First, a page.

• Webster's Revised Unabridged Dictionary
    • Aiguille A needle-shaped peak.
    • Aiguille An instrument for boring holes, used in blasting.
    • ***
Century Dictionary and Cyclopedia
    • n aiguille A slender form of drill used for boring or drilling a blast-hole in rock.
    • n aiguille A priming-wire or blasting-needle.
    • n aiguille The name given near Mont Blanc to the sharper peaks or clusters of needle-like rock-masses, ordinarily seen wherever the slaty crystalline rocks occur, forming a more or less considerable part of a mountain range, but most strikingly near Chamonix. Hence applied, though rarely, to similar sharply pointed peaks elsewhere.
    • ***
Chambers's Twentieth Century Dictionary
    • n Aiguille ā-gwēl′ a sharp, needle-like peak of rock, applied esp. to many of the peaks near Mont Blanc: a slender boring-drill for blasting.
    • ***


Webster's Revised Unabridged Dictionary
F., a needle. See Aglet
Chambers's Twentieth Century Dictionary
Fr. See Aglet.


In literature:

The Coolin and the Dolomites for him, for he had grown tired of the Chamonix aiguilles.
"Mr. Standfast" by John Buchan
He was born 1851, and was killed, with his guide, on the Aiguille Blanche, near Courmayeur, in July 1882.
"More Letters of Charles Darwin Volume II" by Charles Darwin
The Chateau de l'Aiguille!
"The Hollow Needle" by Maurice Leblanc
His opponents say: 'You cannot register your force sur l'inclinaison d'une aiguille'.
"Cock Lane and Common-Sense" by Andrew Lang
On the other side of the vale rise the steeps of the Aiguilles Rouges and the Brevent.
"Rivers of Ice" by R.M. Ballantyne
By the way, you were all reading about that ascent of the Aiguille Verte, the other day?
"The Crown of Wild Olive" by John Ruskin
The peak of Ben Muich Dhui shot forth from the snow as like the Aiguilles of Mont Blanc, as one needle is like another.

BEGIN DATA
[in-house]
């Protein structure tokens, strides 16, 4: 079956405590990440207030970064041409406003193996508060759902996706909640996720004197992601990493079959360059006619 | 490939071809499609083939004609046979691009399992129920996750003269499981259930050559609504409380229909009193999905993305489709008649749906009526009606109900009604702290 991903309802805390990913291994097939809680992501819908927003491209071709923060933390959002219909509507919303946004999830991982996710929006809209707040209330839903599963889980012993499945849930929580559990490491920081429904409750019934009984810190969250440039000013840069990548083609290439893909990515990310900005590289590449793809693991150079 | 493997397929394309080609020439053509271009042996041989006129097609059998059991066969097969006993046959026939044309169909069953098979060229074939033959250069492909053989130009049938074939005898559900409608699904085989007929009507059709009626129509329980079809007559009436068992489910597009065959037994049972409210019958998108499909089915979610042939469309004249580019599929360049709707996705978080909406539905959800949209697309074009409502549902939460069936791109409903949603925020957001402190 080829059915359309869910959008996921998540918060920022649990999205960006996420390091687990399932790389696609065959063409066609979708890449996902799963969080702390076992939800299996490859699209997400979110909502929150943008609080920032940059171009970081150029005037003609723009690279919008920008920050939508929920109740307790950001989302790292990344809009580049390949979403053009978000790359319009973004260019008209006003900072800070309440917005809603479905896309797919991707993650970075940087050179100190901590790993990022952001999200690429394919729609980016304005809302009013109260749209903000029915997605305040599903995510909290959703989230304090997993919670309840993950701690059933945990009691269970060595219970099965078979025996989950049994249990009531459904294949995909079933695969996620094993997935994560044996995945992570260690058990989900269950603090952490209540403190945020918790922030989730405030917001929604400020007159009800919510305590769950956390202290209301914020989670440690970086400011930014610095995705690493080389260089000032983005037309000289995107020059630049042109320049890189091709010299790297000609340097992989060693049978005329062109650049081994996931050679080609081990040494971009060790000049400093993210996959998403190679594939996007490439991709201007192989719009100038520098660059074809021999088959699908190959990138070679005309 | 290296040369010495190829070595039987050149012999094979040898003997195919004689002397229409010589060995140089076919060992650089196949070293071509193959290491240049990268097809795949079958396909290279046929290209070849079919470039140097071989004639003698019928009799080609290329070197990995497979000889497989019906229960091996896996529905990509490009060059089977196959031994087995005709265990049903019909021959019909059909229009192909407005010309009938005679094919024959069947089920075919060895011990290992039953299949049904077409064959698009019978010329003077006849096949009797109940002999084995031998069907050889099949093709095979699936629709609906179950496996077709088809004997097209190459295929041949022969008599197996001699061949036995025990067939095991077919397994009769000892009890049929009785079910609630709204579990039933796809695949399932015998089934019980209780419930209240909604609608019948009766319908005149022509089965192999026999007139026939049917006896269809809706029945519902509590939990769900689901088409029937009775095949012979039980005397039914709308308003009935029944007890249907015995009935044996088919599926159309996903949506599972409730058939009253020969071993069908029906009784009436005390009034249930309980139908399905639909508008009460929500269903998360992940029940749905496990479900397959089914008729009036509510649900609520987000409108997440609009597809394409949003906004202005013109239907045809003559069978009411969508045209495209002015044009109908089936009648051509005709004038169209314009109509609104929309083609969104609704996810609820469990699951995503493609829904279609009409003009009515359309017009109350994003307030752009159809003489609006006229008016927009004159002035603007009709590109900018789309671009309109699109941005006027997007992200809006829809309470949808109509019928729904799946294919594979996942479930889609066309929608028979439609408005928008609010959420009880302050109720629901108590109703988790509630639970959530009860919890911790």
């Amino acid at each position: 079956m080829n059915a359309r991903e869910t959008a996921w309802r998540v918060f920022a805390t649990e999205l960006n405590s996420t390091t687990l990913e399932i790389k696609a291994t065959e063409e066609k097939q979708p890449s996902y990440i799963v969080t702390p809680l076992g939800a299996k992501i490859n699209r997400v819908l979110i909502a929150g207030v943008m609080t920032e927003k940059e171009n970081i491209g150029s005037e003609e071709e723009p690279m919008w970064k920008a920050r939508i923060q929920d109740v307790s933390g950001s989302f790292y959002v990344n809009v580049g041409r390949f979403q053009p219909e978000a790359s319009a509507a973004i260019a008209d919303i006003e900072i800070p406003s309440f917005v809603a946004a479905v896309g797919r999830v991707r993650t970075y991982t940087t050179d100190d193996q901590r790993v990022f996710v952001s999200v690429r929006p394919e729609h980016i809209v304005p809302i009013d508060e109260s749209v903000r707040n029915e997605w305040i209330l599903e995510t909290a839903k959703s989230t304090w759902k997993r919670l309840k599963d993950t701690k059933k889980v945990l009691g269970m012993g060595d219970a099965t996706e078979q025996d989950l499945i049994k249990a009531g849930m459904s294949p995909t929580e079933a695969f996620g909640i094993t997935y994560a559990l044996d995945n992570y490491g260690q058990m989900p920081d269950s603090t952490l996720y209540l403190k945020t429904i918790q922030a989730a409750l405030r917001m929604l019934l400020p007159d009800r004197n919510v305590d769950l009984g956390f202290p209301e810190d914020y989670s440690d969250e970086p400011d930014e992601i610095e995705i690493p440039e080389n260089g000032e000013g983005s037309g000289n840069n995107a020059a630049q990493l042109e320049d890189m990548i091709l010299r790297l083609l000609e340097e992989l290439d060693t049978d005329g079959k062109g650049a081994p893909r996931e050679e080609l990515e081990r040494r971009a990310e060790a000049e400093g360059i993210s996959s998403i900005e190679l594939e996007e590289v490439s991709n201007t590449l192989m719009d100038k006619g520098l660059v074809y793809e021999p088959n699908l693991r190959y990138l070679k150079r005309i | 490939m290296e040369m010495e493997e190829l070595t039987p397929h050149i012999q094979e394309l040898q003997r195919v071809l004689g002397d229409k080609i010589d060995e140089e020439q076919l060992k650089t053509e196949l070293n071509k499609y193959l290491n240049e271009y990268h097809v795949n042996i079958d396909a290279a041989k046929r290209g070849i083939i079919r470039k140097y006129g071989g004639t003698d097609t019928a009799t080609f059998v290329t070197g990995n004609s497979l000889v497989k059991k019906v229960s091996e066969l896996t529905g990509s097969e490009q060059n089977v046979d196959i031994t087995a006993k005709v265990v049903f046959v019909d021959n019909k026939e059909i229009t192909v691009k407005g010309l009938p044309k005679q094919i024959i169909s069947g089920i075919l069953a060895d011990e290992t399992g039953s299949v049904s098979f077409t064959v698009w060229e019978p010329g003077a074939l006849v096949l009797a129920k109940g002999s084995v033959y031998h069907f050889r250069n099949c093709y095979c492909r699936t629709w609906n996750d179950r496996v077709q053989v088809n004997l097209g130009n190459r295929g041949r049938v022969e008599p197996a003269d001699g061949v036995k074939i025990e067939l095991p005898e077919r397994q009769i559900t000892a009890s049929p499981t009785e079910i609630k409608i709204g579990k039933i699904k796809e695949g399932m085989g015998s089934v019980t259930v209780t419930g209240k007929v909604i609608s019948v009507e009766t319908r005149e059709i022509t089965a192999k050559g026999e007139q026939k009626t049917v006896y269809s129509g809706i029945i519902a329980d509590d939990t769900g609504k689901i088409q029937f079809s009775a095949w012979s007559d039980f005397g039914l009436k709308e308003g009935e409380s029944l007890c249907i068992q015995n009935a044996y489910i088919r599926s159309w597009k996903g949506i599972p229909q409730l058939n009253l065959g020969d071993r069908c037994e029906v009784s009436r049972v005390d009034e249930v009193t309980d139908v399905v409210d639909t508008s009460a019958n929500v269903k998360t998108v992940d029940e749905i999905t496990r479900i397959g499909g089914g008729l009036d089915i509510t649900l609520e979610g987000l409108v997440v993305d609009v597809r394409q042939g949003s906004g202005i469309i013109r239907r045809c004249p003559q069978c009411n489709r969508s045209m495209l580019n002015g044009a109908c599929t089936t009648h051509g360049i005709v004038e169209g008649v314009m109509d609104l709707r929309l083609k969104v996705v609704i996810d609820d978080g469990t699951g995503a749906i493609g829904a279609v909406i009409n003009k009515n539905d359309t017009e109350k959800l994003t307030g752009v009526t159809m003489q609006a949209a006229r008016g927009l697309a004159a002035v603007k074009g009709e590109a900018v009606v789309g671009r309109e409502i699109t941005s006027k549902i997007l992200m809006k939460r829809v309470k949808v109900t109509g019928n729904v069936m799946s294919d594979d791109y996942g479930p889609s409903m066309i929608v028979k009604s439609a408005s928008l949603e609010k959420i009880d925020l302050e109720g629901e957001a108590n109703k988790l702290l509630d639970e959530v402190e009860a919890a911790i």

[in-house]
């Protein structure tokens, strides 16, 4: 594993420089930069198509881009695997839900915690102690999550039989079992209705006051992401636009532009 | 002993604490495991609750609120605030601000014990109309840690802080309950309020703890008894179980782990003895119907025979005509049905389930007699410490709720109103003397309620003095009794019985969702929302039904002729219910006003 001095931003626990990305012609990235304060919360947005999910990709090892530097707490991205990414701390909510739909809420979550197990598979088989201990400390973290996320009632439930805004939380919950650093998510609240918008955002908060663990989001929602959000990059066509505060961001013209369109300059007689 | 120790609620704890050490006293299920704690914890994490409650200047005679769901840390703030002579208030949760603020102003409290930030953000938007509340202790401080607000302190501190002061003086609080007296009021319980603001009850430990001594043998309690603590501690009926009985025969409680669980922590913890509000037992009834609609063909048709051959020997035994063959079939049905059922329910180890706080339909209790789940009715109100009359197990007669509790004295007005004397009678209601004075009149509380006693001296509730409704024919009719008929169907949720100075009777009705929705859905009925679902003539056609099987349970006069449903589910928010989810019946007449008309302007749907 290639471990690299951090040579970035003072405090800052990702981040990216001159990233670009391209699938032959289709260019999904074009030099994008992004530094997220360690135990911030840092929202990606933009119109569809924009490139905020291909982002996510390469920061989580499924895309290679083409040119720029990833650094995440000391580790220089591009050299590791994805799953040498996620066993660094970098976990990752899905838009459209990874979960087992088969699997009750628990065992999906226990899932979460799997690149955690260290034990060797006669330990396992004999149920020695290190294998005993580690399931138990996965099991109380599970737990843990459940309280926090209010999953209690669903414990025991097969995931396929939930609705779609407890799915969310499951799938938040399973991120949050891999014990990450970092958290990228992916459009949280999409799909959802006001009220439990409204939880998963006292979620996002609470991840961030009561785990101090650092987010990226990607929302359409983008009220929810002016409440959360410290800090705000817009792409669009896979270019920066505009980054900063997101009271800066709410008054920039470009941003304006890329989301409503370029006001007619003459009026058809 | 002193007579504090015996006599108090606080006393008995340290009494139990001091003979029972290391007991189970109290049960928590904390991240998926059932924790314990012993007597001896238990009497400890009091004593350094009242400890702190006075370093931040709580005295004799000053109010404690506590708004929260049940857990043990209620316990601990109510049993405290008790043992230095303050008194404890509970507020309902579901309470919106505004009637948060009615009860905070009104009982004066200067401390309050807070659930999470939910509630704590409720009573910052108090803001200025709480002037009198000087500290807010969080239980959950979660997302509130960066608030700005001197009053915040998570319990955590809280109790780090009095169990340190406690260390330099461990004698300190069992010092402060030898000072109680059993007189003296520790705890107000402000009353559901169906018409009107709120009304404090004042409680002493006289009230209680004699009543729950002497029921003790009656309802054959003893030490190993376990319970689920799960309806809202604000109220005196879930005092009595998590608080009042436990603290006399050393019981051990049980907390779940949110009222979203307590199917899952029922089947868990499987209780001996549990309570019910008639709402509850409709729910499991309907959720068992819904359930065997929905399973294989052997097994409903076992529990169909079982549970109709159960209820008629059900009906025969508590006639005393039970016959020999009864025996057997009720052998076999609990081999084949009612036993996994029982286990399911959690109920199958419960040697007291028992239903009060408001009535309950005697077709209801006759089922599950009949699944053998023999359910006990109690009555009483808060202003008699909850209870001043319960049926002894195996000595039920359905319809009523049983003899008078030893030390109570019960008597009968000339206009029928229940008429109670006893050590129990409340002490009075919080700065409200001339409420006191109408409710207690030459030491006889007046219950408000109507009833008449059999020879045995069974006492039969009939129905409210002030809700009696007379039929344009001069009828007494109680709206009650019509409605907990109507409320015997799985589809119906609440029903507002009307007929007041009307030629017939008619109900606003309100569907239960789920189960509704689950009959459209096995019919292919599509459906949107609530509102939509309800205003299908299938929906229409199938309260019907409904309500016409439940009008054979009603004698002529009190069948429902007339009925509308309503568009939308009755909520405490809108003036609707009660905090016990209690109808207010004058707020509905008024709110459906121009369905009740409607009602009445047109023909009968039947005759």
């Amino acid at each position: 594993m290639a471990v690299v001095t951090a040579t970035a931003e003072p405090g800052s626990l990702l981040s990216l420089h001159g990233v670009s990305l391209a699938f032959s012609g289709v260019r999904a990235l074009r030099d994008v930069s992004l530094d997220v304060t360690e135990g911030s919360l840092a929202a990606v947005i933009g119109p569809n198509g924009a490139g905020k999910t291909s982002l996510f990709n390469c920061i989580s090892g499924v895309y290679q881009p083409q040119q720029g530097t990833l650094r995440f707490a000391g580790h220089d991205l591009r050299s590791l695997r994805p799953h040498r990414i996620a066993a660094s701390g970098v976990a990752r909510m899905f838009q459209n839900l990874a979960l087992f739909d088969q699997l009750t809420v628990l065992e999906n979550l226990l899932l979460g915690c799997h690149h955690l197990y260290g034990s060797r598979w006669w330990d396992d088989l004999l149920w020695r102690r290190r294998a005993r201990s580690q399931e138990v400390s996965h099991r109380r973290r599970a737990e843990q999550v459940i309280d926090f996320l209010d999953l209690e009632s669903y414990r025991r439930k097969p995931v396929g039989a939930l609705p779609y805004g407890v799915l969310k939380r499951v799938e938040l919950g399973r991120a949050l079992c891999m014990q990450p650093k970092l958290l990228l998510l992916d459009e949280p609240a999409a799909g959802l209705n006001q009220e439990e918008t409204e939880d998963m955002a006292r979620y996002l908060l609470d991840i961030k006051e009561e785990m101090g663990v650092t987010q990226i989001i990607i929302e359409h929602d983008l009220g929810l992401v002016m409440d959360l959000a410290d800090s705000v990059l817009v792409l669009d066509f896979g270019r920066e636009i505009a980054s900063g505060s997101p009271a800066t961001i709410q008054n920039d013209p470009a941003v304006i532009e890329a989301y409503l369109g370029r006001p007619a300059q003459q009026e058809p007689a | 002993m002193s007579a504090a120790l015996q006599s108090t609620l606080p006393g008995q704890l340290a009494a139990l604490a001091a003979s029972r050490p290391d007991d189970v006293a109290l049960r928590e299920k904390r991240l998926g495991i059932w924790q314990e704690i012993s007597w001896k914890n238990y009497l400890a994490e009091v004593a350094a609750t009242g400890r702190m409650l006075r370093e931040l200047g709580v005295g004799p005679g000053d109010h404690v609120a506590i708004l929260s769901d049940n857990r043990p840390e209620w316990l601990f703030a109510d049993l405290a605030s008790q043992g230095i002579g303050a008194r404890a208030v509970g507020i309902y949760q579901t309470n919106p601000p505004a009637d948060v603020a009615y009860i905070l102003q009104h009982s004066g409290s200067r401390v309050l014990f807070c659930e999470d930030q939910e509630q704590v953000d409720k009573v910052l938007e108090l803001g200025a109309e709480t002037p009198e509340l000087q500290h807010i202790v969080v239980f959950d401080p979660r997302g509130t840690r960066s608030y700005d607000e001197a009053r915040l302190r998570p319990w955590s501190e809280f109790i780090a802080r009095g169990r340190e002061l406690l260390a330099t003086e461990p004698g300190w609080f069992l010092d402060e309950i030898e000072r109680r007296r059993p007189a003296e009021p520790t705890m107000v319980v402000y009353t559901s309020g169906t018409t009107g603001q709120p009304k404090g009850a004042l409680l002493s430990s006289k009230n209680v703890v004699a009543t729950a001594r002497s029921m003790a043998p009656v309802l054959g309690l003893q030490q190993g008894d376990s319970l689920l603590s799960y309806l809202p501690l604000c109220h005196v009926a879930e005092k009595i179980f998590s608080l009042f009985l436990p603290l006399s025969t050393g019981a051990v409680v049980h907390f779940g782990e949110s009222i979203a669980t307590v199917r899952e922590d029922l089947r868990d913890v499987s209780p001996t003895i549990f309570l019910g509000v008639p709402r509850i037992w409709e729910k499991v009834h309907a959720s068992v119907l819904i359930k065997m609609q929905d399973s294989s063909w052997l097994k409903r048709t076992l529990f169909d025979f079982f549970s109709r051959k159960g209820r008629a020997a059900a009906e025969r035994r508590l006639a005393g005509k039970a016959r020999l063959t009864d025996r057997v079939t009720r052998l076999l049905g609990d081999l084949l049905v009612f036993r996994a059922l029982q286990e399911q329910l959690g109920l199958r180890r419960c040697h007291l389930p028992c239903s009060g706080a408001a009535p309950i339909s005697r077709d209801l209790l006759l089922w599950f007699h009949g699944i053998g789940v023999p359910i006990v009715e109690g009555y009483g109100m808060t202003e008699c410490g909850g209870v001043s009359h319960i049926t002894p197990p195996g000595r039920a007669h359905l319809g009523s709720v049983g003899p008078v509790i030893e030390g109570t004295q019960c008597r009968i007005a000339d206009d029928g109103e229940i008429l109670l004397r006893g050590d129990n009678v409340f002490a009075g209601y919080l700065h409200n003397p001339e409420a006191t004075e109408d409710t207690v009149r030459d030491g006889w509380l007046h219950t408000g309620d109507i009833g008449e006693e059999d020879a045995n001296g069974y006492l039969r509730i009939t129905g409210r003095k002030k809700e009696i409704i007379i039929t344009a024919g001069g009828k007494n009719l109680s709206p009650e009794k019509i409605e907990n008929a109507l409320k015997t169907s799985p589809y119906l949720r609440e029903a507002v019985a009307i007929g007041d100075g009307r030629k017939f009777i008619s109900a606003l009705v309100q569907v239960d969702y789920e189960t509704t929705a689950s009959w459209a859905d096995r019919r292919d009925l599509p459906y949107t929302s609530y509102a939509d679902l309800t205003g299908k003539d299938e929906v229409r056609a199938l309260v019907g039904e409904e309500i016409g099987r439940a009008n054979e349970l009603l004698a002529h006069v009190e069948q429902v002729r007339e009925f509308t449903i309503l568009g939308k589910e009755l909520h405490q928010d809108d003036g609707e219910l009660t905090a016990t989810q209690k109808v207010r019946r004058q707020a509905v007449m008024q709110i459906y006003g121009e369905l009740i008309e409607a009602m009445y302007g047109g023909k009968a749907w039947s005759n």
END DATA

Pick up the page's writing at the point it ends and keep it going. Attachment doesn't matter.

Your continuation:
"Blackwood's Edinburgh Magazine, Volume 62, No. 382, October 1847" by Various
The chain of the Brevent and the Aiguilles-Rouges betrayed itself.
"A Winter Amid the Ice" by Jules Verne
I begin with the Aiguilles.
"Modern Painters, Volume IV (of V)" by John Ruskin
The last-named was killed, aged 31, in a climbing accident in 1882 on the Aiguille Blanche near Courmayeur.
"Rustic Sounds and Other Studies in Literature and Natural History" by Francis Darwin
Beside us was the Aiguille de Charmoz, piercing with its spikes of granite the clear air.
"The Glaciers of the Alps" by John Tyndall
We did not know you had returned from the Aiguille.
"The Beckoning Hand and Other Stories" by Grant Allen
Our attention was engaged by the remarkable spike of rock, a proper aiguille.
"Mount Everest the Reconnaissance, 1921" by Charles Kenneth Howard-Bury
The Aiguille du Geant is, perhaps, the most remarkable monolith shaft in the Alps, and has attained no little fame.
"The Alps" by Martin Conway
They stopped to examine the peak called L'Aiguille, which towers above the gate of the Grande Chartreuse.
"Sister Anne (Novels of Paul de Kock, Volume X)" by Charles Paul de Kock
Burner needle Aiguille pour bruleur.
"English-French and French-English dictionary of the motor car, cycle, and boat" by Frederick Lucas